UC police records of sex offender not protected under student privacy law, court says

The University of Cincinnati Police Division. Photo: The University of Cincinnati

The University of Cincinnati didn’t have the right to keep records of a student who was a convicted sex offender out of public view, according to the Ohio Court of Claims.

After student William Houston was awarded an honor given to student who have had to overcome adversity, the university was criticized for the award, because Houston had previously been convicted of a sex offense and was a registered as a sex offender. He pleaded no contest in Wood County Common Pleas Court in 2015, and received three years of probation, according to court documents.

When the controversy arose, the Cincinnati Enquirer sent the university a public records request under Ohio’s open records law, asking for records shared by the university police division to UC’s Title IX coordinator. The Enquirer also asked for public records from an investigation launched by the Title IX coordinator in 2019 regarding the controversy over Houston’s criminal record.

The University of Cincinnati denied the request, claiming that records from the university’s police division and the Title IX Coordinator’s file were “education records” protected under the federal Family Education Rights and Privacy Act (FERPA) because they contained a student’s name.

The Ohio Court of Claims said the mere presence of a student’s name doesn’t exempt the university from providing a public record, and the fact that some of the documents were law enforcement records makes them public records under Ohio’s public records laws, whether or not they involve a student.

The university tried to argue that records from 2016, when UC police Lt. David Brinker created a file of information on Houston “while assisting another law enforcement agency” — and then provided those documents to the Title IX coordinator in 2019 — were also protected under FERPA because the “activity took place only because the offender was a UC student.”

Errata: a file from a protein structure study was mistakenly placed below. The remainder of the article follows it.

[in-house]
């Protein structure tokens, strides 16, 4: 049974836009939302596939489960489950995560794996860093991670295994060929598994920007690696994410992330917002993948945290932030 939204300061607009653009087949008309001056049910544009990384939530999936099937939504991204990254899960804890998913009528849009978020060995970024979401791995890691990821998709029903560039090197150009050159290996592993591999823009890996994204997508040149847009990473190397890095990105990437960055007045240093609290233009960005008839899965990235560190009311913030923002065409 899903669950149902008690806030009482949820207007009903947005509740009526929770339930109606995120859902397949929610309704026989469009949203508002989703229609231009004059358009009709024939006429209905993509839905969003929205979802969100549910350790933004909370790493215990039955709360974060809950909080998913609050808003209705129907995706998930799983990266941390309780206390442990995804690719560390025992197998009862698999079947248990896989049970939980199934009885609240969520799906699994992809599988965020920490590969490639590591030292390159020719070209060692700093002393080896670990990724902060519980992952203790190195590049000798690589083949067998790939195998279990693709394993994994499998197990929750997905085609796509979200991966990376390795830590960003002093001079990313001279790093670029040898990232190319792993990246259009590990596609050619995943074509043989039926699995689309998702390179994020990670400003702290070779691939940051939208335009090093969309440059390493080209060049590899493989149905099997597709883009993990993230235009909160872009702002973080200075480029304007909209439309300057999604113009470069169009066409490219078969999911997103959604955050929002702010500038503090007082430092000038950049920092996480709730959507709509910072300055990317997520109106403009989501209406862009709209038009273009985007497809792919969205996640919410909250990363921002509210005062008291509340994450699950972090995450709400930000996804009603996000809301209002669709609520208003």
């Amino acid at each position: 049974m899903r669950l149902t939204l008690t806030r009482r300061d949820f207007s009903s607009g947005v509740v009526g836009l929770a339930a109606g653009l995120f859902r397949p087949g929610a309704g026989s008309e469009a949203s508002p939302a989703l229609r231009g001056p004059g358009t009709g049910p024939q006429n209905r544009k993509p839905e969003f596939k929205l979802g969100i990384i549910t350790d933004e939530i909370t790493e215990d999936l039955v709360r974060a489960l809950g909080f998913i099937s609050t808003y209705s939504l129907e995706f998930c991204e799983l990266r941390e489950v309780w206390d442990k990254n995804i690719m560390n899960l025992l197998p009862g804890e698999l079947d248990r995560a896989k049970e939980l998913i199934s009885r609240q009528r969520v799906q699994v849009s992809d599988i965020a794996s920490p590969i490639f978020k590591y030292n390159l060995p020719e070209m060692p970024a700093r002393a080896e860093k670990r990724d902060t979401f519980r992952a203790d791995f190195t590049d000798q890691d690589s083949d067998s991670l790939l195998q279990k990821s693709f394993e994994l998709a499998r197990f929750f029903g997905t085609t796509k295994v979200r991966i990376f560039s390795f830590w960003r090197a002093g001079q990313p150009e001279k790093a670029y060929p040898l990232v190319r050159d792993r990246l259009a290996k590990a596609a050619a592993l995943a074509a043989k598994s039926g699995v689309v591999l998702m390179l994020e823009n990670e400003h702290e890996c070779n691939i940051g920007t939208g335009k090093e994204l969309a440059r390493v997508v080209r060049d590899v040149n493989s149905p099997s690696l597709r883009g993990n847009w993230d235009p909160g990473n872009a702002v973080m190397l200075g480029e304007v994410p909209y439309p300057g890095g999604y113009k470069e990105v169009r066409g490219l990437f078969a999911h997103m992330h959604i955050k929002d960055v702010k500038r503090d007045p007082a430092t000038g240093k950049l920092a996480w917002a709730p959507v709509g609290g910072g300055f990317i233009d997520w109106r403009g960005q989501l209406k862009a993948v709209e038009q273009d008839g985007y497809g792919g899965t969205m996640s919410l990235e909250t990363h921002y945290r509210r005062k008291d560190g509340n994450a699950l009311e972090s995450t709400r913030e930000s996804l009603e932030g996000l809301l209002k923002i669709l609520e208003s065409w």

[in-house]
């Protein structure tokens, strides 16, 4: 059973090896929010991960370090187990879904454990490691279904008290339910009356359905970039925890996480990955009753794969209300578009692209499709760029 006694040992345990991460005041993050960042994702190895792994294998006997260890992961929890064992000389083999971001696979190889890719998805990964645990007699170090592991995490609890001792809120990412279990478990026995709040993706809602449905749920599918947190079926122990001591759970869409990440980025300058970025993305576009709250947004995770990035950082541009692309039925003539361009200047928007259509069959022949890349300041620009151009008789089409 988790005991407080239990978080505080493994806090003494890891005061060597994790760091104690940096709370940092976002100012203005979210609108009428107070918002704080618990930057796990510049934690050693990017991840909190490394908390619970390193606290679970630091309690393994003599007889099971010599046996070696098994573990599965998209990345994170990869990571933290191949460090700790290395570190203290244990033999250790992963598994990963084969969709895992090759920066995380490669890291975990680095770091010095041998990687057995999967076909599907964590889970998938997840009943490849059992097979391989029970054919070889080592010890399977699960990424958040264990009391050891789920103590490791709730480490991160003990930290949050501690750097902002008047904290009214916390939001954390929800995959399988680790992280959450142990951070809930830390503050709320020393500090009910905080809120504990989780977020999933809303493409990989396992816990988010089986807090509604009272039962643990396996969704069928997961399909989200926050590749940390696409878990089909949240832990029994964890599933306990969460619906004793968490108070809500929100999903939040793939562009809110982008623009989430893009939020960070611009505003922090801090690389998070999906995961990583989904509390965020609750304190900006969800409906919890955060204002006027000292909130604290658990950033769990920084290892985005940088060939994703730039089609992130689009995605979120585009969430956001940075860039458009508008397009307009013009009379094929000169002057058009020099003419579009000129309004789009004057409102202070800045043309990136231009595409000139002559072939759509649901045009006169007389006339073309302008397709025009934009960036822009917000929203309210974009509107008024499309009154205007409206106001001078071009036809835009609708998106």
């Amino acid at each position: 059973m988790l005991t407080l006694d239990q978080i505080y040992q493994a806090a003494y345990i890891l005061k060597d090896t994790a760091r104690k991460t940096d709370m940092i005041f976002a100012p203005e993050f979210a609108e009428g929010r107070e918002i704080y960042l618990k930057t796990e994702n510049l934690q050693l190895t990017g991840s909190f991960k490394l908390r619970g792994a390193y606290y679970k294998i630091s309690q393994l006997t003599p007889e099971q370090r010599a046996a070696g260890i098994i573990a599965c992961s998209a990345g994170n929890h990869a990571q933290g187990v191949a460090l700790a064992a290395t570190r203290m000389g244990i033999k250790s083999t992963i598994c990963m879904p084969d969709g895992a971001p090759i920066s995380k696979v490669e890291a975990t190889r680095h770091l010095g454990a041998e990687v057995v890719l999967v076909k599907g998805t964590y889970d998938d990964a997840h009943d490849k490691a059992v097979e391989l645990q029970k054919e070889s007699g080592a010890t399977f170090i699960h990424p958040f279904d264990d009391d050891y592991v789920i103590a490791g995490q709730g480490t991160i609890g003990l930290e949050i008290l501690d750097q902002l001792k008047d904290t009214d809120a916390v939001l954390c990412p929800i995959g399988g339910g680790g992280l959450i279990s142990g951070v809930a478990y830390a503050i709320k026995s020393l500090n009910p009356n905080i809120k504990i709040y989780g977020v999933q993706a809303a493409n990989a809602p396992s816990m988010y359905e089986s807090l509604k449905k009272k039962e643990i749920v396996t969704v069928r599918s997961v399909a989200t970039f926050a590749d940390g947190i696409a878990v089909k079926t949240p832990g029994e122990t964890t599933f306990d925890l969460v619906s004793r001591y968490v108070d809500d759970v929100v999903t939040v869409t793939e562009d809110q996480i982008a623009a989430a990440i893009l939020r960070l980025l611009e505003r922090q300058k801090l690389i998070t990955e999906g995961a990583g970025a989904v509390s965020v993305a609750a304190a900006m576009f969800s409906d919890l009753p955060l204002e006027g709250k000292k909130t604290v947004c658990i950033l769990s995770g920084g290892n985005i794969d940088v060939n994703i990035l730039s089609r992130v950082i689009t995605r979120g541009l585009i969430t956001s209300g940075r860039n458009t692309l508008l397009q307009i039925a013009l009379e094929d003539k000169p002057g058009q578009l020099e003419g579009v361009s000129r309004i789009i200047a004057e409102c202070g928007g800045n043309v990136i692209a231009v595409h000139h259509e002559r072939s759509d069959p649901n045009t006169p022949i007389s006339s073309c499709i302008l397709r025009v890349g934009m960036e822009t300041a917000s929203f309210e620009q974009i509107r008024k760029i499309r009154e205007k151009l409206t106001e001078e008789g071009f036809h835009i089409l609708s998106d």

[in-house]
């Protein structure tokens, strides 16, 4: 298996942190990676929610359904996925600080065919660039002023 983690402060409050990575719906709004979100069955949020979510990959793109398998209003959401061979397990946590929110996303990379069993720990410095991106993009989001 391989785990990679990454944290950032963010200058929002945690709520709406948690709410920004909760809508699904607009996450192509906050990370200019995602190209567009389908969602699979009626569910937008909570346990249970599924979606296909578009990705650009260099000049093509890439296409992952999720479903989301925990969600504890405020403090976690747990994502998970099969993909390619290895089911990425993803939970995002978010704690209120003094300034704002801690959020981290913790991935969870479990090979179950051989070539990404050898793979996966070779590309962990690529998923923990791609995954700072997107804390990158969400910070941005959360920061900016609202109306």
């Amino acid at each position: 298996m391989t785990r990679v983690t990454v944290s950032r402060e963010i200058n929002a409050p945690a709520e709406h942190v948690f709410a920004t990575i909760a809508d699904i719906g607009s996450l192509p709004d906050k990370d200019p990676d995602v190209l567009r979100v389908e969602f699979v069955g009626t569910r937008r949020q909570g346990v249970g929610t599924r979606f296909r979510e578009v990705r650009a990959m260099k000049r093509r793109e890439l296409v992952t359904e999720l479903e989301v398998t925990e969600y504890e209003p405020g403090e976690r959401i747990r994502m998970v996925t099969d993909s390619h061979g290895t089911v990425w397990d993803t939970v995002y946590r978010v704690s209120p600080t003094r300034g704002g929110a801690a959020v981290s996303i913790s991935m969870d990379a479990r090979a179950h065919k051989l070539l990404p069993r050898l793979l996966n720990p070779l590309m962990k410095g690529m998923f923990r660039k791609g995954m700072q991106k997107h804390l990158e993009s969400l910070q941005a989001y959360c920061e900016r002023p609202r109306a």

The court disagreed with that argument, saying law enforcement documents don’t transform into non-public documents just because they involve a student or are given to a department of the university.

“The purposes of the Public Records Act would be thwarted if records of a law enforcement agency could be concealed merely by sharing them with an educational institution,” the court stated.

In denying the university’s claim that some of the Enquirer’s request was too vague, the court said “plain reading” of the request shows it asked for records specifically pertaining to the “investigative case created by Andrea Goldblum” and gave a specific timeline for the materials they were requesting.

“The request provides relevant record identification criteria desired by UC, and is unambiguous as to the particular investigative case file sought.”

While the university argued the request was actually two separate requests, one regarding Houston and another for the investigation “regarding…backlash that followed his reception,” the court didn’t see it that way.

“I find no grammatical basis to parse the wording in this manner, or any evidence that the Enquirer so intended,” the judge wrote.

The judge ordered the university to provide unredacted copies of the records, and all public files that fall under the Enquirer’s request.

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